It has been said that the reader generates just as much meaning from a text as a writer does, and as such no matter how fair and nuanced writers become in their depictions of Natives, the possibility of someone (over)reading a subversive racist subtext into everything will always remain. I believe Scalped to be the victim of what I call the stereotype that wasn’t there. By this, I mean that it is easy to assert that a creator is racist, but it is more difficult for said creator to conclusively prove that they’re not, meaning a piece of fiction can be burdened with a vague stigma of racism even without any substantial evidence to actually confirm what, with Scalped, too often amounts to overreaching assertions built on skewed interpretations.
Sadly, this mindset only hinders the representation of Natives (and other minorities) in fiction. It can be a vicious cycle, with writers reluctant to tackle minority-based stories for fear of being perceived as racist and so contributing to the underrepresentation of these minorities in fiction. And when a minority character does see the light of day, are they to be portrayed in a manner more “sensitive” (some would say patronizing) than their white counterparts, so as not to offend anyone? What a regressive view of minority characters, where their loftiest aspiration should be to not be offensive! Some critiques go so far as to suggest we should only allow white characters to be featured in crime stories, to be sure no one can equate any minority to criminality. I would say this is a dangerous precedent to be setting in the name of “equality”. It seems like backwards logic to me, that because there aren’t enough minority-focused stories out there, we should further limit them by branding certain genres out-of-bounds for anything but white characters. Isn’t it a better solution to stop viewing characters as “white criminals” or “Indian criminals”, to look past their color for more substantial ways of defining them?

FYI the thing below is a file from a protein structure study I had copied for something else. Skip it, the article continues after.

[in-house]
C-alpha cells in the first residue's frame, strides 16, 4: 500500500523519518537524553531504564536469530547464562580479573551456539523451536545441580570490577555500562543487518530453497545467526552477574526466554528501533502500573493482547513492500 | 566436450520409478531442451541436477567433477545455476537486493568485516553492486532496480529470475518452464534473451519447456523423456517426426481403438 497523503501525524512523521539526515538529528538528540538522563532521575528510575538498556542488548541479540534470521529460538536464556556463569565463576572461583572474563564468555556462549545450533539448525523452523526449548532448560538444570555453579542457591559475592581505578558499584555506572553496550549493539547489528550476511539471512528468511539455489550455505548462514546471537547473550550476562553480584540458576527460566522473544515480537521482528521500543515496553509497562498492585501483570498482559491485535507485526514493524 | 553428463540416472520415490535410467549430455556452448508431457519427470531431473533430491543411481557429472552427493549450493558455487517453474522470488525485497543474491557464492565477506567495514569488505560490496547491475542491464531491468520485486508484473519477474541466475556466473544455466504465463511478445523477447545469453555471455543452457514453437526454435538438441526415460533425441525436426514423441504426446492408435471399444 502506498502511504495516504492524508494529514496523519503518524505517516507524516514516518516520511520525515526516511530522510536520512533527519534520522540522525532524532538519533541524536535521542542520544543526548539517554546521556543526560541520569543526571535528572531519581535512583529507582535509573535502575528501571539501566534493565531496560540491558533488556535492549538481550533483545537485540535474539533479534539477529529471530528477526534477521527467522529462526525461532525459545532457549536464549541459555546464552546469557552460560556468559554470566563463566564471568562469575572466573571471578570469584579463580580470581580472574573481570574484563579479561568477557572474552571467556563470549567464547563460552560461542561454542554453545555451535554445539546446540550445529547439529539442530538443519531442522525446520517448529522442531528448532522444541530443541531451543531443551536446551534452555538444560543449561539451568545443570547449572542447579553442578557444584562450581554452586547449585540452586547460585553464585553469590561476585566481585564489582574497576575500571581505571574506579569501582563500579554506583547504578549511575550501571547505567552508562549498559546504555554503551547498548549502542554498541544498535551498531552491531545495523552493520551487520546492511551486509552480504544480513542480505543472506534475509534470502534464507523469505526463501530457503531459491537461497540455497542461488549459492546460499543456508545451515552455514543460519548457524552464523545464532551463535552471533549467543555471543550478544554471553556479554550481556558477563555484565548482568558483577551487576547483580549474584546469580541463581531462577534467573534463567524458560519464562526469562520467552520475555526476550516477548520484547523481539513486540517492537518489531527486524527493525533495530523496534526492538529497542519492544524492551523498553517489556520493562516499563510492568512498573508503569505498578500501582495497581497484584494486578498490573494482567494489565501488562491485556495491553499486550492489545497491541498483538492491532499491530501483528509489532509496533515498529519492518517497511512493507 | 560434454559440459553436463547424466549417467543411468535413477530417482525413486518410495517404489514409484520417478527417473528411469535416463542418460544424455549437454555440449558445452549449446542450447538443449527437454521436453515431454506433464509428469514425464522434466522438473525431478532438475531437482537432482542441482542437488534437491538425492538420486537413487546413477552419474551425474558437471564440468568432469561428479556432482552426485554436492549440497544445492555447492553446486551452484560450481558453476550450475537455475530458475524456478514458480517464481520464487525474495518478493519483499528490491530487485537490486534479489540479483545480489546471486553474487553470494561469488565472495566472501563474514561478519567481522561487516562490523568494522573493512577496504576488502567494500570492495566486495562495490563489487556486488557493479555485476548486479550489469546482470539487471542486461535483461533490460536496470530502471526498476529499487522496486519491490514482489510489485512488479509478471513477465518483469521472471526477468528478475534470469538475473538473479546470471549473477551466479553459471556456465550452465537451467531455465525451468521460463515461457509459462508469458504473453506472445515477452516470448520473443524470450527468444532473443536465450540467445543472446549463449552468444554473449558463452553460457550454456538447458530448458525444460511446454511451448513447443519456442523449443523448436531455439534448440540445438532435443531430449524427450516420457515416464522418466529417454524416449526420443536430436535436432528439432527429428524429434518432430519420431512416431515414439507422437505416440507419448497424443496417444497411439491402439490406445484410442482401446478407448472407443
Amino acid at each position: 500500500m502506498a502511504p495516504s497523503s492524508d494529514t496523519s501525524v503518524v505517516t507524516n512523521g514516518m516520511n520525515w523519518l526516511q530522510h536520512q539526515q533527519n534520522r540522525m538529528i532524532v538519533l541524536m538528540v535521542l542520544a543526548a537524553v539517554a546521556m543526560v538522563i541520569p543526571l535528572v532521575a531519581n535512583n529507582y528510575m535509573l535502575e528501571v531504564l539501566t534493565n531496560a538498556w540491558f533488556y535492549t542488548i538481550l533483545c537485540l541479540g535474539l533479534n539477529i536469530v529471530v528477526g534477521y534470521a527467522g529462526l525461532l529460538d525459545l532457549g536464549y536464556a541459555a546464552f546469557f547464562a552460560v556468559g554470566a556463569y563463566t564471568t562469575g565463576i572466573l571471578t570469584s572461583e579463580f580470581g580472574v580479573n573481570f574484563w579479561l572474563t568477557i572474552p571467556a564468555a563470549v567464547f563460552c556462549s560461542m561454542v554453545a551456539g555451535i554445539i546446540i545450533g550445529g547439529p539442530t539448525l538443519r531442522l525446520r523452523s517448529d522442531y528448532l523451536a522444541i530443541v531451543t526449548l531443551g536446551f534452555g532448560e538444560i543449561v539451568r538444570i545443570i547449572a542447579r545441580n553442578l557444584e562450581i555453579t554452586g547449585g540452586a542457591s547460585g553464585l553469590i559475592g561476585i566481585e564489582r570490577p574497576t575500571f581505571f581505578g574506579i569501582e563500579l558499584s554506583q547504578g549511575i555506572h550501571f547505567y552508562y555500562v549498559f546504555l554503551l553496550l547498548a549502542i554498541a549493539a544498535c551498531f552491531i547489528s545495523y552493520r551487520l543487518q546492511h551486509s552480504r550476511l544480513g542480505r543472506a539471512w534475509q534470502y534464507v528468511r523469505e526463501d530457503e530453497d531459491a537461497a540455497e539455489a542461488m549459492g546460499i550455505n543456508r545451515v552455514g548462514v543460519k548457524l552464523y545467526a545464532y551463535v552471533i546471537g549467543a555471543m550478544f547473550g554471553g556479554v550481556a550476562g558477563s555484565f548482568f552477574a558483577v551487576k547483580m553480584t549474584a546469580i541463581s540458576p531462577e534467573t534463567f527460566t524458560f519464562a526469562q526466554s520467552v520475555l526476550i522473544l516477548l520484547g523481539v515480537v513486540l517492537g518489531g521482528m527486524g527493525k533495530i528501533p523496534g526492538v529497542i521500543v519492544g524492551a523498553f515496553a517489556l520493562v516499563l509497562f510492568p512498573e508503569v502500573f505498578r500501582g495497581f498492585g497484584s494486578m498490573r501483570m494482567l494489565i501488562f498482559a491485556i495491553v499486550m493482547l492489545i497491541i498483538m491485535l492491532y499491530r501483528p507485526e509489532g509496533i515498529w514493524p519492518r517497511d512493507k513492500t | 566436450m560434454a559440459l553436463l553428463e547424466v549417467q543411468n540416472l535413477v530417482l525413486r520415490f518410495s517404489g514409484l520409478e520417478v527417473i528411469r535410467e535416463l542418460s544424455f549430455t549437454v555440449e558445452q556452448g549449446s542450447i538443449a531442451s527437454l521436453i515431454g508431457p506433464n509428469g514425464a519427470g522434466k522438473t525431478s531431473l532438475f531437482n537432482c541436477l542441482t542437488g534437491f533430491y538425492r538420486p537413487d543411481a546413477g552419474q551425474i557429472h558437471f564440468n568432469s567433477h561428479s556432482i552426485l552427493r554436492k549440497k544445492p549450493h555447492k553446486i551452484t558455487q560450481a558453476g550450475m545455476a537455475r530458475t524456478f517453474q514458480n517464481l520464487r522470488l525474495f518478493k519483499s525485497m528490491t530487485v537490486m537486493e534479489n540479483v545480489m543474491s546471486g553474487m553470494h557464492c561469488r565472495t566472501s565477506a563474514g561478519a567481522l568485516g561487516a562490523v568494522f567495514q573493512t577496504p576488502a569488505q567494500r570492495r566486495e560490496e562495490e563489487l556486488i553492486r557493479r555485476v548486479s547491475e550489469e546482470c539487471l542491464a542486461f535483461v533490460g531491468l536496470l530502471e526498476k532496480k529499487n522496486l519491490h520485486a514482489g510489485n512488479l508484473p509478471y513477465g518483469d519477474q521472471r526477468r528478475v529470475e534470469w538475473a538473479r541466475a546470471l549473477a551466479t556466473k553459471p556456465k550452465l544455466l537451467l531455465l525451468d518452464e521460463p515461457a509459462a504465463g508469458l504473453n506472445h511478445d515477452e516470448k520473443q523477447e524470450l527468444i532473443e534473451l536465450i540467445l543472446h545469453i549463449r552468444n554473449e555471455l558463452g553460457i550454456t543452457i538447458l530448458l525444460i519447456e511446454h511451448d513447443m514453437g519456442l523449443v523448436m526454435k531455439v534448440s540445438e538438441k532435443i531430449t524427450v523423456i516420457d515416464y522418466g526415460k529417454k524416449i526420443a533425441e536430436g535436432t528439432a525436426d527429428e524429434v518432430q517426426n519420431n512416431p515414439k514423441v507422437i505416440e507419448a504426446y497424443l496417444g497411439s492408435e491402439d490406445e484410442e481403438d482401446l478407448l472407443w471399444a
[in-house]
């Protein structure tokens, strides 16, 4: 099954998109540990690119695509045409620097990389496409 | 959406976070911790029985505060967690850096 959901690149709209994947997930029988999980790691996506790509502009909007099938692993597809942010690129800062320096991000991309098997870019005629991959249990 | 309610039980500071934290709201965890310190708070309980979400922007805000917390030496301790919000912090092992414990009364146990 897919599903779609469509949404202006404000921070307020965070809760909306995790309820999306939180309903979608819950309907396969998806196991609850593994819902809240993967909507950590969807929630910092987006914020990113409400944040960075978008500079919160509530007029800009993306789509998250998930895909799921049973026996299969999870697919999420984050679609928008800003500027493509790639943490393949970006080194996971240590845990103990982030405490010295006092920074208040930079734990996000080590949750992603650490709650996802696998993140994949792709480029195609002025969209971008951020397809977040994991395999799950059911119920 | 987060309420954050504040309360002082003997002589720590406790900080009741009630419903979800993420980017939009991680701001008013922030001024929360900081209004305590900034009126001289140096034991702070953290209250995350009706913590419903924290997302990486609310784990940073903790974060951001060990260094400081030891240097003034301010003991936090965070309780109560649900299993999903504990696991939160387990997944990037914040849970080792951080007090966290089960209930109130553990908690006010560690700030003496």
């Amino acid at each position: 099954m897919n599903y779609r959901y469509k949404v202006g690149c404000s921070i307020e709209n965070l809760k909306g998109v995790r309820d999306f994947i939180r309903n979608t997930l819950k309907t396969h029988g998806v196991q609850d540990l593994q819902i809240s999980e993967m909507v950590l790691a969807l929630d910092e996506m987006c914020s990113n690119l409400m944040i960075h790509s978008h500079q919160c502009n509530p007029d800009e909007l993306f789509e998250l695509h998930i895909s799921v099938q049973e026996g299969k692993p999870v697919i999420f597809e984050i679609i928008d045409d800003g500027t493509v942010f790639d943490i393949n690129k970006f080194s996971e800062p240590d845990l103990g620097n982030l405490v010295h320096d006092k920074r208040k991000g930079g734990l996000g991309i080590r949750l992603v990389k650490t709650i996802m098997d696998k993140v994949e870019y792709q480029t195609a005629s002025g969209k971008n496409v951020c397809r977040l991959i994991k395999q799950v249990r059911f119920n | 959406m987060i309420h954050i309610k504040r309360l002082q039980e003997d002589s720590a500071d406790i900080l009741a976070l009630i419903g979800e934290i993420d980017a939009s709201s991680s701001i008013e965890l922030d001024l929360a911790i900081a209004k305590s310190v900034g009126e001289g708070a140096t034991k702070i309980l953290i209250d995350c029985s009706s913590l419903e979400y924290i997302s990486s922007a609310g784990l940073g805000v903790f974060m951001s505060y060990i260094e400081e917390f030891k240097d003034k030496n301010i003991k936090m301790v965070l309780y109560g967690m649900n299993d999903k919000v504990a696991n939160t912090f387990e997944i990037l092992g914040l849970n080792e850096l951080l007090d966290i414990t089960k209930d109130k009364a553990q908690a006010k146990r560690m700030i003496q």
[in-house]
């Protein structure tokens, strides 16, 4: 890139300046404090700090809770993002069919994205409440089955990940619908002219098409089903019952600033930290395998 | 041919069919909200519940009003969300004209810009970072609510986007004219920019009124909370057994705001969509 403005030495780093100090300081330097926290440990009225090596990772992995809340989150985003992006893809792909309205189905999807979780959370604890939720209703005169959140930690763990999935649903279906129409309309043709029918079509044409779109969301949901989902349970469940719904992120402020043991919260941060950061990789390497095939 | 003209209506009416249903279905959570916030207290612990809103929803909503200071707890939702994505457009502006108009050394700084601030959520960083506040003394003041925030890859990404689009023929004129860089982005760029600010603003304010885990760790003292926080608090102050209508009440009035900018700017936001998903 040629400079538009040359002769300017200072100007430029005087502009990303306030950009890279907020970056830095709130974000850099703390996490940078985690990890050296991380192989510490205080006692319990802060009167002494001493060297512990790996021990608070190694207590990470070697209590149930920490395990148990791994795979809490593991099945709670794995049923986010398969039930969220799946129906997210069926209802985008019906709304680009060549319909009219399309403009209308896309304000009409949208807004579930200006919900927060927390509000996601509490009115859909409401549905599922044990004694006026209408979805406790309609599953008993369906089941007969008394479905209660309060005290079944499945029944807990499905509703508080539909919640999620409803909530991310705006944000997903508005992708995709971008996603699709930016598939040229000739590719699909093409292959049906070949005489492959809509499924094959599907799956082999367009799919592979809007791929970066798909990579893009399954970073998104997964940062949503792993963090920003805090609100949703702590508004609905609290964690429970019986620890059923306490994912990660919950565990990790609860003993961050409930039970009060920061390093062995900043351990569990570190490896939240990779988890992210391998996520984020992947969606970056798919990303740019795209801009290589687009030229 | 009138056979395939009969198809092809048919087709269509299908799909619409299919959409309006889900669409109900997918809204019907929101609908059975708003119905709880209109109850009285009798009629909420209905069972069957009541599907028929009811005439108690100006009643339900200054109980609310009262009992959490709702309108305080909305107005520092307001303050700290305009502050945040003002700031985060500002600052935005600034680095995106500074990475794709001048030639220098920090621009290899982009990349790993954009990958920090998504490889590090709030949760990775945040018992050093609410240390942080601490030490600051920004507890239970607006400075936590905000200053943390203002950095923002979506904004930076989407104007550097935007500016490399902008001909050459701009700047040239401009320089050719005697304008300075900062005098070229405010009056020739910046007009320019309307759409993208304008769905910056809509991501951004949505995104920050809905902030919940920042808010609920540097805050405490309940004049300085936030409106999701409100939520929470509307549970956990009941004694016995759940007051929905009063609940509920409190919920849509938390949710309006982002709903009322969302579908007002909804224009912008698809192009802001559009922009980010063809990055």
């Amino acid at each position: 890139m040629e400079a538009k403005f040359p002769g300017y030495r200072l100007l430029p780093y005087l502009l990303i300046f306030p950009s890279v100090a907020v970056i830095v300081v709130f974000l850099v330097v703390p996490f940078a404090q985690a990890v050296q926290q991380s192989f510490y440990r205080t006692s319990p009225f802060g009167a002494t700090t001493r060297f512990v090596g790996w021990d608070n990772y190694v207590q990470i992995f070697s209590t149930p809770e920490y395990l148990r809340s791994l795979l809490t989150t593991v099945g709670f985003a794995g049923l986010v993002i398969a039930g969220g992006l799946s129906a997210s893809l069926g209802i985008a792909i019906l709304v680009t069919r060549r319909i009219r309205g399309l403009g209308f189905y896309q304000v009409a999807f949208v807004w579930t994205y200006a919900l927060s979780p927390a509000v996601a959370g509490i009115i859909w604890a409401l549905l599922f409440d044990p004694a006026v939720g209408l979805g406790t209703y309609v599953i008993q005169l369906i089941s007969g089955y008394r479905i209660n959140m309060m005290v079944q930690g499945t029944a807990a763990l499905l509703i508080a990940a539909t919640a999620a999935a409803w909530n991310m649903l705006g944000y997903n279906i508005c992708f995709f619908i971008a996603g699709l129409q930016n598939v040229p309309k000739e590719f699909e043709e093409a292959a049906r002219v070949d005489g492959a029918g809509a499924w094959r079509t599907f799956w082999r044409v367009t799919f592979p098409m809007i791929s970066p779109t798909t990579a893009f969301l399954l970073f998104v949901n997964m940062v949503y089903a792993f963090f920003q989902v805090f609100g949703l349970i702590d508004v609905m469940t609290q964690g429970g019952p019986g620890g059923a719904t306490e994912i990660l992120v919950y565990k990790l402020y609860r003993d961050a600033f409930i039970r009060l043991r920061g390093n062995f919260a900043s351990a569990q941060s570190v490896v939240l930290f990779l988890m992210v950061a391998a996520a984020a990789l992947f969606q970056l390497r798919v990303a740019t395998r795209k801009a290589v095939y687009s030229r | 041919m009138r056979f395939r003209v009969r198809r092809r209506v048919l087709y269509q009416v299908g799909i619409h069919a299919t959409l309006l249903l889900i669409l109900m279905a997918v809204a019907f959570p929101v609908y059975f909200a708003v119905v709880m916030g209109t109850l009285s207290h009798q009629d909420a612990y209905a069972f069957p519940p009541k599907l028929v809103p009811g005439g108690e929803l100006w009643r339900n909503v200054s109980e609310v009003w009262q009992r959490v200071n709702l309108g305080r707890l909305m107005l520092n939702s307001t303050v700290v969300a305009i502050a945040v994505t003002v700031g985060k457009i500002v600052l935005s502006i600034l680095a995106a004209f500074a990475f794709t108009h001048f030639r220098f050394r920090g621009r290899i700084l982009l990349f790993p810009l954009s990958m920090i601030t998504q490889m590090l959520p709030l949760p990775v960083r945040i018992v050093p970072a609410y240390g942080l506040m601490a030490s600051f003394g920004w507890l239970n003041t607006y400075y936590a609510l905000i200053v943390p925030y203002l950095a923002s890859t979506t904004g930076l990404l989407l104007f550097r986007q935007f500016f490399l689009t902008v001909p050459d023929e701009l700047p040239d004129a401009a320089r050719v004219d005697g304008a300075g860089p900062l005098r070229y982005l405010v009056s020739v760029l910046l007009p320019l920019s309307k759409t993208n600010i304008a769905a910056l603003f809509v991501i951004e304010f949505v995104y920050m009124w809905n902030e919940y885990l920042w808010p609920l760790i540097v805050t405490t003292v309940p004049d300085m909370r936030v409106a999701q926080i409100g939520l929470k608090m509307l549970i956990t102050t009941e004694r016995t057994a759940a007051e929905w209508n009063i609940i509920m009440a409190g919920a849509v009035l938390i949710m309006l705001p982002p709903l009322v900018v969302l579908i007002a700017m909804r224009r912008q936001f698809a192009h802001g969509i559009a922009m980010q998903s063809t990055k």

With Scalped, Jason Aaron demonstrates that a Native American character can be just as flawed and damaged as a white character. Far from being racist, I would suggest that is a necessary step towards that sought-after equality.
Taken from an excellent piece by John Lees that grapples with the question of is Scalped a racist comic.